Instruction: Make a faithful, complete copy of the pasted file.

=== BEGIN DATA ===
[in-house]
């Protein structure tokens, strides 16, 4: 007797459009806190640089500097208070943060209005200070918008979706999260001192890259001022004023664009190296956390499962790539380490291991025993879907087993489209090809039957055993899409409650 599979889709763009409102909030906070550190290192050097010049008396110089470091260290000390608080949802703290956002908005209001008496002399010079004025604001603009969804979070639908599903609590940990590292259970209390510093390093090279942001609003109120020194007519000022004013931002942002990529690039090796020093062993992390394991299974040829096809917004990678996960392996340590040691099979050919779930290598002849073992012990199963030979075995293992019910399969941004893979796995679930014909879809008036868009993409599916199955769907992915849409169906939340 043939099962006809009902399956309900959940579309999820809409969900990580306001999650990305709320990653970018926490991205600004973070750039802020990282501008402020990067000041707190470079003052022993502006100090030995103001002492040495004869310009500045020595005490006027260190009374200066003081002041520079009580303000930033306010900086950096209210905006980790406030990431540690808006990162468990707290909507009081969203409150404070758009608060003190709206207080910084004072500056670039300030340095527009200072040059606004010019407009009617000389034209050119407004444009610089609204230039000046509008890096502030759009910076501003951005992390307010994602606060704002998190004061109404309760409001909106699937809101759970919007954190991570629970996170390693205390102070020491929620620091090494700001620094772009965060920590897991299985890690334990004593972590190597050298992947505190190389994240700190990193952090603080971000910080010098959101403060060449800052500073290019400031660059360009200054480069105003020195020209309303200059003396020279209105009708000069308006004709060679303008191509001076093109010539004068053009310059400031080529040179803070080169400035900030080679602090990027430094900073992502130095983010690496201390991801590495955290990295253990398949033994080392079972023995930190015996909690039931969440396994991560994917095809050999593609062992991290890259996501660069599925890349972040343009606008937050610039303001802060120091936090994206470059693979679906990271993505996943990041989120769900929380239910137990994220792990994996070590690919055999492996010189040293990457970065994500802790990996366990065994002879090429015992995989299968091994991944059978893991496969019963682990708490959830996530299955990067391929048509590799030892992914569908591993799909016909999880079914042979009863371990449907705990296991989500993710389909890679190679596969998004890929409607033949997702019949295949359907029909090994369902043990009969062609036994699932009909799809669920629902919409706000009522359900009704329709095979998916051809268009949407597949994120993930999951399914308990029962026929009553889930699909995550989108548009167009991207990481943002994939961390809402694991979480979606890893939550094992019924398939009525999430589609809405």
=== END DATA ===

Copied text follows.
[in-house]
């Protein structure tokens, strides 16, 4: 007797459009806190640089500097208070943060209005200070918008979706999260001192890259001022004023664009190296956390499962790539380490291991025993879907087993489209090809039957055993899409409650 599979889709763009409102909030906070550190290192050097010049008396110089470091260290000390608080949802703290956002908005209001008496002399010079004025604001603009969804979070639908599903609590940990590292259970209390510093390093090279942001609003109120020194007519000022004013931002942002990529690039090796020093062993992390394991299974040829096809917004990678996960392996340590040691099979050919779930290598002849073992012990199963030979075995293992019910399969941004893979796995679930014909879809008036868009993409599916199955769907992915849409169906939340 043939099962006809009902399956309900959940579309999820809409969900990580306001999650990305709320990653970018926490991205600004973070750039802020990282501008402020990067000041707190470079003052022993502006100090030995103001002492040495004869310009500045020595005490006027260190009374200066003081002041520079009580303000930033306010900086950096209210905006980790406030990431540690808006990162468990707290909507009081969203409150404070758009608060003190709206207080910084004072500056670039300030340095527009200072040059606004010019407009009617000389034209050119407004444009610089609204230039000046509008890096502030759009910076501003951005992390307010994602606060704002998190004061109404309760409001909106699937809101759970919007954190991570629970996170390693205390102070020491929620620091090494700001620094772009965060920590897991299985890690334990004593972590190597050298992947505190190389994240700190990193952090603080971000910080010098959101403060060449800052500073290019400031660059360009200054480069105003020195020209309303200059003396020279209105009708000069308006004709060679303008191509001076093109010539004068053009310059400031080529040179803070080169400035900030080679602090990027430094900073992502130095983010690496201390991801590495955290990295253990398949033994080392079972023995930190015996909690039931969440396994991560994917095809050999593609062992991290890259996501660069599925890349972040343009606008937050610039303001802060120091936090994206470059693979679906990271993505996943990041989120769900929380239910137990994220792990994996070590690919055999492996010189040293990457970065994500802790990996366990065994002879090429015992995989299968091994991944059978893991496969019963682990708490959830996530299955990067391929048509590799030892992914569908591993799909016909999880079914042979009863371990449907705990296991989500993710389909890679190679596969998004890929409607033949997702019949295949359907029909090994369902043990009969062609036994699932009909799809669920629902919409706000009522359900009704329709095979998916051809268009949407597949994120993930999951399914308990029962026929009553889930699909995550989108548009167009991207990481943002994939961390809402694991979480979606890893939550094992019924398939009525999430589609809405």